Public Still At Risk of Chemical Plant Attack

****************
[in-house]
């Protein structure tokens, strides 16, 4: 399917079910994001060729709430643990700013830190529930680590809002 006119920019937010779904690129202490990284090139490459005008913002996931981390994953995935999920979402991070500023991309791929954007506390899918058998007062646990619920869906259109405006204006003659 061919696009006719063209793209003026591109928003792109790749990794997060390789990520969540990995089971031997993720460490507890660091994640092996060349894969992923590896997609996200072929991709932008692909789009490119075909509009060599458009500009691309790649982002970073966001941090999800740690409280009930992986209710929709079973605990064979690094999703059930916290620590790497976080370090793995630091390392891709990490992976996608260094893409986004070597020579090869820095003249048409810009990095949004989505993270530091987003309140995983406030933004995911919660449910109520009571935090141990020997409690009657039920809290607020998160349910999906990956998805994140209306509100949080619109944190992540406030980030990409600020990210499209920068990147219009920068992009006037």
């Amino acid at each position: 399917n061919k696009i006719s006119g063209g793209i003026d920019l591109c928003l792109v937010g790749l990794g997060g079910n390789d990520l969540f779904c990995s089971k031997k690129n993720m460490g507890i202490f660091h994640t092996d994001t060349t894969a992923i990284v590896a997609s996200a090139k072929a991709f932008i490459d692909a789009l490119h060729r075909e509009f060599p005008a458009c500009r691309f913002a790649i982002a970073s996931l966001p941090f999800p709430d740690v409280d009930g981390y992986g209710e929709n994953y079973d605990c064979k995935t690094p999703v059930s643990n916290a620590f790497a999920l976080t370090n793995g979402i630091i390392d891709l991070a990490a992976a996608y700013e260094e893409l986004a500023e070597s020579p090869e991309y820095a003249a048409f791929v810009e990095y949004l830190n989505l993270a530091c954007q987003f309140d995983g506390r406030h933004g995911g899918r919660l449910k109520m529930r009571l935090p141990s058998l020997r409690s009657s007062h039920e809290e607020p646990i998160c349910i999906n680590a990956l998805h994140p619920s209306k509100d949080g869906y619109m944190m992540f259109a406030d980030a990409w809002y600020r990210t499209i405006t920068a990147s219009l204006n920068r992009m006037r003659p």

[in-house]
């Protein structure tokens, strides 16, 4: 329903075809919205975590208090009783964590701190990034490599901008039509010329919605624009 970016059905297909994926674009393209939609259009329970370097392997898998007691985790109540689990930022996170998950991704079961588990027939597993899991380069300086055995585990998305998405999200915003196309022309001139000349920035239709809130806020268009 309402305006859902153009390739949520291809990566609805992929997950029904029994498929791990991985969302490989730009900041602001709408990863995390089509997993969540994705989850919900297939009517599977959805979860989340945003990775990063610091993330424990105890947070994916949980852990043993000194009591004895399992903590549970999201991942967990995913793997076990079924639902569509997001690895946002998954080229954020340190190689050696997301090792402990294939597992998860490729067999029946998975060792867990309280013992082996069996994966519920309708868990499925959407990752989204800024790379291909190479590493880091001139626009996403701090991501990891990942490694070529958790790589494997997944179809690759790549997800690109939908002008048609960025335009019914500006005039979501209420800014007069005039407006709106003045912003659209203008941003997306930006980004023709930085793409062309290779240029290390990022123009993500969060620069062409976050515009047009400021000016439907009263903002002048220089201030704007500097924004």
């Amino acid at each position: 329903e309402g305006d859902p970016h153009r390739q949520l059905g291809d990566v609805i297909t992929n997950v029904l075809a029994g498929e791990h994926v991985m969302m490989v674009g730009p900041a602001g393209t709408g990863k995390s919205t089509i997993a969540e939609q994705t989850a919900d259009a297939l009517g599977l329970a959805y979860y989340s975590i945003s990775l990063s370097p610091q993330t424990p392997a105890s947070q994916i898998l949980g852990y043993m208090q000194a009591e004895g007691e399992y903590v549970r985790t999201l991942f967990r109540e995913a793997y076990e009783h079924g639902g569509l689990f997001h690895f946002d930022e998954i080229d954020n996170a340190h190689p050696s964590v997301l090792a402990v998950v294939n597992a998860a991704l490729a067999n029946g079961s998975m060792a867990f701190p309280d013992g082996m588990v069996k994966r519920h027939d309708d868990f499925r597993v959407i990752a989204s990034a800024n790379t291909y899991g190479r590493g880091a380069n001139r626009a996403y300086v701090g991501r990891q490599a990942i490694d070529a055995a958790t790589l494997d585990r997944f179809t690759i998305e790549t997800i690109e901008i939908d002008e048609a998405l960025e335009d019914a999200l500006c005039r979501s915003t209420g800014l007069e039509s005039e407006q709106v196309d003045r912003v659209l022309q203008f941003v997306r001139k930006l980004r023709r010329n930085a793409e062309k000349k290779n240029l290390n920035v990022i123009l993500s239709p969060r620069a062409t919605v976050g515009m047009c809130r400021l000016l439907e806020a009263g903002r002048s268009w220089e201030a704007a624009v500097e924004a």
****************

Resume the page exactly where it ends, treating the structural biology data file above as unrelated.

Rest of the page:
The Washington Post reported last week that a previously undisclosed study by the Army surgeon general concludes that as many as 2.4 million people are at risk of being killed or injured in a terrorist attack against a U.S. toxic chemical plant in a densely populated area. This shocking number is twice as high as previous government estimates of possible casualties of a worst-case scenario involving terrorist attacks on chemical plants. This report is similar to one the Department of Justice (DOJ) was supposed to submit to Congress by August 2000 on chemical plants' vulnerabilities to terrorist attacks. Because the DOJ missed that deadline, and in light of the events of the September 11th attacks last year, the Natural Resources Defense Council (NRDC) filed a lawsuit in federal district court charging that DOJ has failed to submit the report to Congress, as required by an amendment to the Clean Air Act. OMB Watch reported on the missed deadline and according to the Washington Post, Bush administration officials have notified Congress that they will not meet an August 5, 2002, deadline for the final report because of inadequate funding. In a recent letter to the Environmental Protection Agency (EPA) Administrator Christine Todd Whitman, Greenpeace cites the above-mentioned Army study, the late DOJ study, and EPA's inaction to address the threats that chemical plants pose to the public all as reason for grave concern. In light of the evidence of significant threats, Greenpeace urged Whitman to support legislation (S. 1602) that Sen. Jon Corzine (D-NJ) has introduced that would significantly reduce hazards at chemical plants.
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